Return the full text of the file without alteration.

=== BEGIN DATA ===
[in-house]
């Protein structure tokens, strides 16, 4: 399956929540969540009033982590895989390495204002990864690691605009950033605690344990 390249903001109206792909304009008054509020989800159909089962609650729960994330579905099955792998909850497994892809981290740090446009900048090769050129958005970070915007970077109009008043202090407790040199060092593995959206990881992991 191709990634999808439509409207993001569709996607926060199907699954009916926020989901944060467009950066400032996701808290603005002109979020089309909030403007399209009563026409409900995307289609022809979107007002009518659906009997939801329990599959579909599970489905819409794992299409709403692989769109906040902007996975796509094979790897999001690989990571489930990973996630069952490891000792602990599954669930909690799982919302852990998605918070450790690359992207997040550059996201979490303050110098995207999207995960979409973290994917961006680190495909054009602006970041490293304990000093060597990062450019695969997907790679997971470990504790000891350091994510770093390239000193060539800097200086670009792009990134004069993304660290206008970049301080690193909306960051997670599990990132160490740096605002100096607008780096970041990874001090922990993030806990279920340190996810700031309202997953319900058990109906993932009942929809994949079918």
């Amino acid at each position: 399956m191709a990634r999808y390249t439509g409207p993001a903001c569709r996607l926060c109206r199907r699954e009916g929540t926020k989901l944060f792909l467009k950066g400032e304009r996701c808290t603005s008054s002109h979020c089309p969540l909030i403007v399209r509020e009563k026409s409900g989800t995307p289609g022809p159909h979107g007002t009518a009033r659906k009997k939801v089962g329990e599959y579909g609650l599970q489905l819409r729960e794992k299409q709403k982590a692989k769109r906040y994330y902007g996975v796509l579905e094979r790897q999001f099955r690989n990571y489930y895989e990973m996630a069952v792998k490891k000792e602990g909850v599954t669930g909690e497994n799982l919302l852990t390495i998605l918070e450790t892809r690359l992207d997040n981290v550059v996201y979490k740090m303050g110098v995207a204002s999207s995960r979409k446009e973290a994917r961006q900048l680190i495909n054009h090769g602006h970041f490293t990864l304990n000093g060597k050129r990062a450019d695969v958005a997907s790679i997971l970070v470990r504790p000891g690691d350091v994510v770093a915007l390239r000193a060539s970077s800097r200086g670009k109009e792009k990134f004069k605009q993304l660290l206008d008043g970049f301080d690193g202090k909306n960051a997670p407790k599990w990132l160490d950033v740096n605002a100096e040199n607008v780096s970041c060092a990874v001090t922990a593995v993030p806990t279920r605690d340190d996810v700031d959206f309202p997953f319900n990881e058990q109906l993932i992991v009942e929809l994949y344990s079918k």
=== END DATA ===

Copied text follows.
[in-house]
């Protein structure tokens, strides 16, 4: 399956929540969540009033982590895989390495204002990864690691605009950033605690344990 390249903001109206792909304009008054509020989800159909089962609650729960994330579905099955792998909850497994892809981290740090446009900048090769050129958005970070915007970077109009008043202090407790040199060092593995959206990881992991 191709990634999808439509409207993001569709996607926060199907699954009916926020989901944060467009950066400032996701808290603005002109979020089309909030403007399209009563026409409900995307289609022809979107007002009518659906009997939801329990599959579909599970489905819409794992299409709403692989769109906040902007996975796509094979790897999001690989990571489930990973996630069952490891000792602990599954669930909690799982919302852990998605918070450790690359992207997040550059996201979490303050110098995207999207995960979409973290994917961006680190495909054009602006970041490293304990000093060597990062450019695969997907790679997971470990504790000891350091994510770093390239000193060539800097200086670009792009990134004069993304660290206008970049301080690193909306960051997670599990990132160490740096605002100096607008780096970041990874001090922990993030806990279920340190996810700031309202997953319900058990109906993932009942929809994949079918």
């Amino acid at each position: 399956m191709a990634r999808y390249t439509g409207p993001a903001c569709r996607l926060c109206r199907r699954e009916g929540t926020k989901l944060f792909l467009k950066g400032e304009r996701c808290t603005s008054s002109h979020c089309p969540l909030i403007v399209r509020e009563k026409s409900g989800t995307p289609g022809p159909h979107g007002t009518a009033r659906k009997k939801v089962g329990e599959y579909g609650l599970q489905l819409r729960e794992k299409q709403k982590a692989k769109r906040y994330y902007g996975v796509l579905e094979r790897q999001f099955r690989n990571y489930y895989e990973m996630a069952v792998k490891k000792e602990g909850v599954t669930g909690e497994n799982l919302l852990t390495i998605l918070e450790t892809r690359l992207d997040n981290v550059v996201y979490k740090m303050g110098v995207a204002s999207s995960r979409k446009e973290a994917r961006q900048l680190i495909n054009h090769g602006h970041f490293t990864l304990n000093g060597k050129r990062a450019d695969v958005a997907s790679i997971l970070v470990r504790p000891g690691d350091v994510v770093a915007l390239r000193a060539s970077s800097r200086g670009k109009e792009k990134f004069k605009q993304l660290l206008d008043g970049f301080d690193g202090k909306n960051a997670p407790k599990w990132l160490d950033v740096n605002a100096e040199n607008v780096s970041c060092a990874v001090t922990a593995v993030p806990t279920r605690d340190d996810v700031d959206f309202p997953f319900n990881e058990q109906l993932i992991v009942e929809l994949y344990s079918k």